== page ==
Dying Matters - A Good Death
Posted on the 16 June 2010
Market research company Explain has been commissioned to carry out regional research about what people think makes 'A Good Death' with the objective of ensuring that 'the voices of individuals, groups and organisations across the North East are given an equal opportunity to be heard'. The research information will then be used to inform the content and tone of a regional charter to guide the provision of relevant services and support.
Explain designed a comprehensive research programme which embraced several different methods to gather the feedback. The programme involved qualitative and quantitative feedback over many months of fieldwork and featured a microsite for both stakeholders and the general public to provide their views.
The overall aim of the consultation was to understand whether the charter for 'A Good Death' was understandable, accessible, meaningful and deliverable, using insight and feedback from care providers and the public. To many this meant confronting a taboo topic.
Explain was then invited to present the findings at a national 'Dying Matters' conference in London to 250 delegates alongside a number of other specialists and both the health and shadow health ministers. This national launch, which was featured on BBC television, was then followed up with a regional launch in Newcastle.
Key findings included aspects of the charter that nearly everyone considered of overwhelming importance; to remain pain free, to die with dignity and with loved ones around or nearby. The majority would like, where possible, to die at home when in fact the reverse is true – that many still spend their last weeks in a hospital.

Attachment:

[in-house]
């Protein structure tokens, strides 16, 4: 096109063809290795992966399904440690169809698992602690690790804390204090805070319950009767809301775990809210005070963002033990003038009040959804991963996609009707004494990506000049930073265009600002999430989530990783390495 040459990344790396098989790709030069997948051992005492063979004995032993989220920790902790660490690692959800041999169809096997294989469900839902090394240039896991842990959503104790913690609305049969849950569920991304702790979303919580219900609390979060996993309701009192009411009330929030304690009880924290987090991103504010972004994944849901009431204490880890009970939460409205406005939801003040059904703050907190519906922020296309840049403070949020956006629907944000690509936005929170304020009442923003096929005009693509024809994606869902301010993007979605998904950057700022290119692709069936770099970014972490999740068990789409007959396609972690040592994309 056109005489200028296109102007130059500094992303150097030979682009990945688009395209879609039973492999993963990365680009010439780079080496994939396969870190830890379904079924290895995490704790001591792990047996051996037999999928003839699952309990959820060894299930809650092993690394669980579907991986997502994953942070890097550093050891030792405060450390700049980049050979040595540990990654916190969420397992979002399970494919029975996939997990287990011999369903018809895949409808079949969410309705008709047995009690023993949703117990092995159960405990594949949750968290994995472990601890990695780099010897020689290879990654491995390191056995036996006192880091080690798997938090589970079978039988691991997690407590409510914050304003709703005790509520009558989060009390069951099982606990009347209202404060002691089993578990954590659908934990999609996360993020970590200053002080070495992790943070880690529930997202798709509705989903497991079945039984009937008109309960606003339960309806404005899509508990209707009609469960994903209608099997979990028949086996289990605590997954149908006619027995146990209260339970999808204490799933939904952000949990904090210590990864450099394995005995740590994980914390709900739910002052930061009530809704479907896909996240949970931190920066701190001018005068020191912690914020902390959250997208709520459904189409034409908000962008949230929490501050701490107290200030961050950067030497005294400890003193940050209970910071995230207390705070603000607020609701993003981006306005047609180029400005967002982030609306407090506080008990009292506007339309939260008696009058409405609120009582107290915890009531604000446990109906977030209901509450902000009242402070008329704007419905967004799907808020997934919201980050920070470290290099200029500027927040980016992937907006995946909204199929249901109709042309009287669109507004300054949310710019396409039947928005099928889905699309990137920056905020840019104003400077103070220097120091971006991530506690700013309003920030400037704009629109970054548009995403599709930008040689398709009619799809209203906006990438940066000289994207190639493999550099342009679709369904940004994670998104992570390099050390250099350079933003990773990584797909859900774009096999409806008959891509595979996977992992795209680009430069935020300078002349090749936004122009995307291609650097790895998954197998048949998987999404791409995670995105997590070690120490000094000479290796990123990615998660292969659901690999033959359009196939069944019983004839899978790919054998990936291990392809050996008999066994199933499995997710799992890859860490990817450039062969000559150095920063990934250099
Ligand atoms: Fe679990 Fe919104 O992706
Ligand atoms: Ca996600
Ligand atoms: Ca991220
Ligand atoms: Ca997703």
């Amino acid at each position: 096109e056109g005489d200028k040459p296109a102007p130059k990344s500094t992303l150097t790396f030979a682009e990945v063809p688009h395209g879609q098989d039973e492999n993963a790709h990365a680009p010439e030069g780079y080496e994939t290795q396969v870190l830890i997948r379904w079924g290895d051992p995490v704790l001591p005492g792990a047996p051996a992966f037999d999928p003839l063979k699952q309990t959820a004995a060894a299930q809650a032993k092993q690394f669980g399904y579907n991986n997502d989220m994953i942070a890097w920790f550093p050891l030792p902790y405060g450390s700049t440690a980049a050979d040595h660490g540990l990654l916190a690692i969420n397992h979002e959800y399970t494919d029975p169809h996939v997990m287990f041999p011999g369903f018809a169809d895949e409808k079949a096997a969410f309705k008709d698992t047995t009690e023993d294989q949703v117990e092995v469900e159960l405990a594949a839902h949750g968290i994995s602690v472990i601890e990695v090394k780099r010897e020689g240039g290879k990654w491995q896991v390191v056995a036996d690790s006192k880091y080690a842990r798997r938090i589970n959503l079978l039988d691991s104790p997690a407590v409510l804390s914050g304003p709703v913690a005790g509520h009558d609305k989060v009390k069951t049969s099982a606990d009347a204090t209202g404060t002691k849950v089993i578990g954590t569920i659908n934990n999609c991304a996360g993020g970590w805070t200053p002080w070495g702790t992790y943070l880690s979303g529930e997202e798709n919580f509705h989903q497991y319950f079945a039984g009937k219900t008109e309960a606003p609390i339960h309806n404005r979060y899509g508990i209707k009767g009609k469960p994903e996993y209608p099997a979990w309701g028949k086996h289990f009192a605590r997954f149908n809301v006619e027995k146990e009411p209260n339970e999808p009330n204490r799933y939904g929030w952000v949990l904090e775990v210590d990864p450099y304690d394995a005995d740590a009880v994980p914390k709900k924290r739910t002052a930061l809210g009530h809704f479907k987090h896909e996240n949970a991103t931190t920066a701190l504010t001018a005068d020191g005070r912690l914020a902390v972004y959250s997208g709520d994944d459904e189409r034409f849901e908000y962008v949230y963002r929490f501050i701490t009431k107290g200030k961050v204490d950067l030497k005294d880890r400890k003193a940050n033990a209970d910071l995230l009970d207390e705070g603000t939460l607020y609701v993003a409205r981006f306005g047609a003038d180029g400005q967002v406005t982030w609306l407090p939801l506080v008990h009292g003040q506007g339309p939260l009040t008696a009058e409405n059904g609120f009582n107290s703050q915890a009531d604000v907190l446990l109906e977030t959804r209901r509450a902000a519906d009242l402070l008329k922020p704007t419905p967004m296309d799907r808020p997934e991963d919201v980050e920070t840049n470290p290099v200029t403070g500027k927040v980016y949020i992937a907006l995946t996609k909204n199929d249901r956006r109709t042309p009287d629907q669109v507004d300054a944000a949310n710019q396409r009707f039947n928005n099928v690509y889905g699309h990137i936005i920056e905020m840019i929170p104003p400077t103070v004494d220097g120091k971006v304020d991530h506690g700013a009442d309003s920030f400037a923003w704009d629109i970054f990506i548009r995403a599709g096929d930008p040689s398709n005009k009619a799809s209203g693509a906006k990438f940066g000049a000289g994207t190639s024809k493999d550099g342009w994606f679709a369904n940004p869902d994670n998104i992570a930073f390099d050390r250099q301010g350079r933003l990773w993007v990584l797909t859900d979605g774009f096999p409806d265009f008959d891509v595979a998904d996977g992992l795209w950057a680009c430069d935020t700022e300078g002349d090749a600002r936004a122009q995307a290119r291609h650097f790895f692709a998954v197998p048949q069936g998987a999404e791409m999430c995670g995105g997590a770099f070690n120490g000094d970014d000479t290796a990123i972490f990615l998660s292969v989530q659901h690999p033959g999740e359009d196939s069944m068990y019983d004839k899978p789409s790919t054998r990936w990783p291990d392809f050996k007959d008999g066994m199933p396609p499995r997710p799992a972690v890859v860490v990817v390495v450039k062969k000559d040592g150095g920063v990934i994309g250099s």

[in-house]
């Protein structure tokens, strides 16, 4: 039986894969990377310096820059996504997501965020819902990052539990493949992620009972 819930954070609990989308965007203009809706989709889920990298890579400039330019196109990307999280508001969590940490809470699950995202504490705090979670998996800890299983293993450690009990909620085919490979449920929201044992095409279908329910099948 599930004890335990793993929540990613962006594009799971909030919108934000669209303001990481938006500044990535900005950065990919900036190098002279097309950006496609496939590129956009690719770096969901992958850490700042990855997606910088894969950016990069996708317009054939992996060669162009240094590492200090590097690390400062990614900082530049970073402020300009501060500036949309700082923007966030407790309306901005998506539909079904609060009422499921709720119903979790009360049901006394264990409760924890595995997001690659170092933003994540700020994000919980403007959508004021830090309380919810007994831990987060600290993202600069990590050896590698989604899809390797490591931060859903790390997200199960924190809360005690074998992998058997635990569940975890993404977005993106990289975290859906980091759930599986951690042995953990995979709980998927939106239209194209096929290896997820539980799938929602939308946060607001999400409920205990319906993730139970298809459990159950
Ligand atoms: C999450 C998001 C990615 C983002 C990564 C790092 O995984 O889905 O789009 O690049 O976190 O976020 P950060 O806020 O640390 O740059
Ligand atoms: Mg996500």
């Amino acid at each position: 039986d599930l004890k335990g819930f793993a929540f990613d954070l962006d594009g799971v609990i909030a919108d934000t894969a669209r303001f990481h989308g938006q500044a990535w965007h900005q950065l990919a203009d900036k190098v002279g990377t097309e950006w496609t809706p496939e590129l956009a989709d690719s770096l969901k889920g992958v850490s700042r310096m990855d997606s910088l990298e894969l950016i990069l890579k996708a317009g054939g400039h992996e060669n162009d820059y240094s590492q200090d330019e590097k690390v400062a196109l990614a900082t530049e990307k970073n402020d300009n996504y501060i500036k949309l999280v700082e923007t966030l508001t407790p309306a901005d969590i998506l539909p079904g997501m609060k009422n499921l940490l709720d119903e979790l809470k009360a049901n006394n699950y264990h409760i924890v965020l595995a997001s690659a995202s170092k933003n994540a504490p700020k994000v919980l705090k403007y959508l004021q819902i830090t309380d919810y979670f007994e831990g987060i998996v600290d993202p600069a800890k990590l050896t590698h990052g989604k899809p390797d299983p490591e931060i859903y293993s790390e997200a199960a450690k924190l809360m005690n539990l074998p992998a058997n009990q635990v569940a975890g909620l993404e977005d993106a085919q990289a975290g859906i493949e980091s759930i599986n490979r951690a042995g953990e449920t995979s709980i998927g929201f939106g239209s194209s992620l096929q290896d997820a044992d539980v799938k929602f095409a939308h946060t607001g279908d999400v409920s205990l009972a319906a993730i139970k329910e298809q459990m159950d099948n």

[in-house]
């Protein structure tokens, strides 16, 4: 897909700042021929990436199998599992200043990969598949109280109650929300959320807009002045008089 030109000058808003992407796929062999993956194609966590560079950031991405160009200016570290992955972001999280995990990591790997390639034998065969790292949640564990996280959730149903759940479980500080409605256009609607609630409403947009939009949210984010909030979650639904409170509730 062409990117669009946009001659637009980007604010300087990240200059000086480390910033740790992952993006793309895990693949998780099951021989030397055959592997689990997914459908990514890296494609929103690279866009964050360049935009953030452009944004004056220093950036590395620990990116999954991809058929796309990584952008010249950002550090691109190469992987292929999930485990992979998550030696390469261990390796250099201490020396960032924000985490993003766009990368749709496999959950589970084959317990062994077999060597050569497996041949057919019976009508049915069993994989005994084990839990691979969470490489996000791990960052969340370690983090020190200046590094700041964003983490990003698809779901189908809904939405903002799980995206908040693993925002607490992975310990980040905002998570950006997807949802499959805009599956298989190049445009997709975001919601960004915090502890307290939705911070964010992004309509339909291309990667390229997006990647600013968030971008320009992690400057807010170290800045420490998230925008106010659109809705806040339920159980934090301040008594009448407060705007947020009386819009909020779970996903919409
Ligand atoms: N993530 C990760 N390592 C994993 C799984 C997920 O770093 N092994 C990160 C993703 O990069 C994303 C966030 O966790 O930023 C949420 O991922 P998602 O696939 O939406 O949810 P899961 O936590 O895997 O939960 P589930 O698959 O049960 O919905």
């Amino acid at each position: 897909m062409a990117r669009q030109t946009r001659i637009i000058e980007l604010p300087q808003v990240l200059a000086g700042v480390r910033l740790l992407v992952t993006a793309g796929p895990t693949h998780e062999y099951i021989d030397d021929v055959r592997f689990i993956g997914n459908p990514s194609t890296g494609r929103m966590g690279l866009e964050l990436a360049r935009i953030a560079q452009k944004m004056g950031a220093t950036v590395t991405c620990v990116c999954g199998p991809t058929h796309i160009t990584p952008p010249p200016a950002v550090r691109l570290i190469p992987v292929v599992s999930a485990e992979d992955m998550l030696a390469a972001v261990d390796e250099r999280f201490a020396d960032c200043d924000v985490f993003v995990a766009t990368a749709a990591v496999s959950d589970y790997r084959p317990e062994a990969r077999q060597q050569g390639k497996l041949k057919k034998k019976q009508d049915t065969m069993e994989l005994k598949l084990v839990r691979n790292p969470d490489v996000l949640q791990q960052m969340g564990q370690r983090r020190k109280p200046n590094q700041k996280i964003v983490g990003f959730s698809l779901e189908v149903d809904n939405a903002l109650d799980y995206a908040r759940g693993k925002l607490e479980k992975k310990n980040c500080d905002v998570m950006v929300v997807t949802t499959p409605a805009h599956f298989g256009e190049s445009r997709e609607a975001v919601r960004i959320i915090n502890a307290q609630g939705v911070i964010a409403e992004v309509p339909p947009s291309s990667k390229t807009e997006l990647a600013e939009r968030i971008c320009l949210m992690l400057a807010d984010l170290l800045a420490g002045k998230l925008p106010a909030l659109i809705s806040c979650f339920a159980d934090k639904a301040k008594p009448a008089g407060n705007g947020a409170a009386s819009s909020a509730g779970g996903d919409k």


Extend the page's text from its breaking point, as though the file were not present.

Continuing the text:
When the charter eventually becomes public it will be used by providers of healthcare, social care and other support services to ensure end of life care is delivered within a certain framework and set of standards.
Explain worked with NHS North East and regional Department of Health staff on the project. Keith Aungiers, Head of Projects and Intelligence for Public Health North East said, "This is a major programme which is unique in the UK and has implications of huge national and regional significance. It was excellent that we were able to work together in researching a draft charter in the region. Explain demonstrated a thorough understanding of the brief and I was pleased with the professionalism of the team in tackling this complex subject. Explain's researchers demonstrated their ability to work in a highly sensitive area of health and wellbeing. To conduct lengthy face-to-face interviews with people nearing the end of life and with carers, at a very emotional time, demands experience, special skills and engagement. Explain's work in leading our programme of on-street surveys, an online questionnaire, focus groups, and in-depth interviews was instrumental in giving us a rich source of qualitative and quantitative data which will be of particular value in implementing the charter across the region."
Professor Edwin Pugh, Consultant in Palliative Medicine and End of Life lead, said, "I am delighted that through Explain's work we have a very sound evidence base of the attitudes of people in the north east to death and dying. Explain has also helped confirm that the "Good Death" charter has the support of the public. The work now begins to embed the regional charter into wider society to help create what we hope will be a society more compassionate to those who are dying and those that care for them. Our next steps will be to look at employing community development workers to work with community groups and organisations, to engage community and faith groups, to look at matters of equality and diversity and explore links with local government and employers to develop compassionate planning and human resource policies. It is an ambitious programme which requires a strategic approach."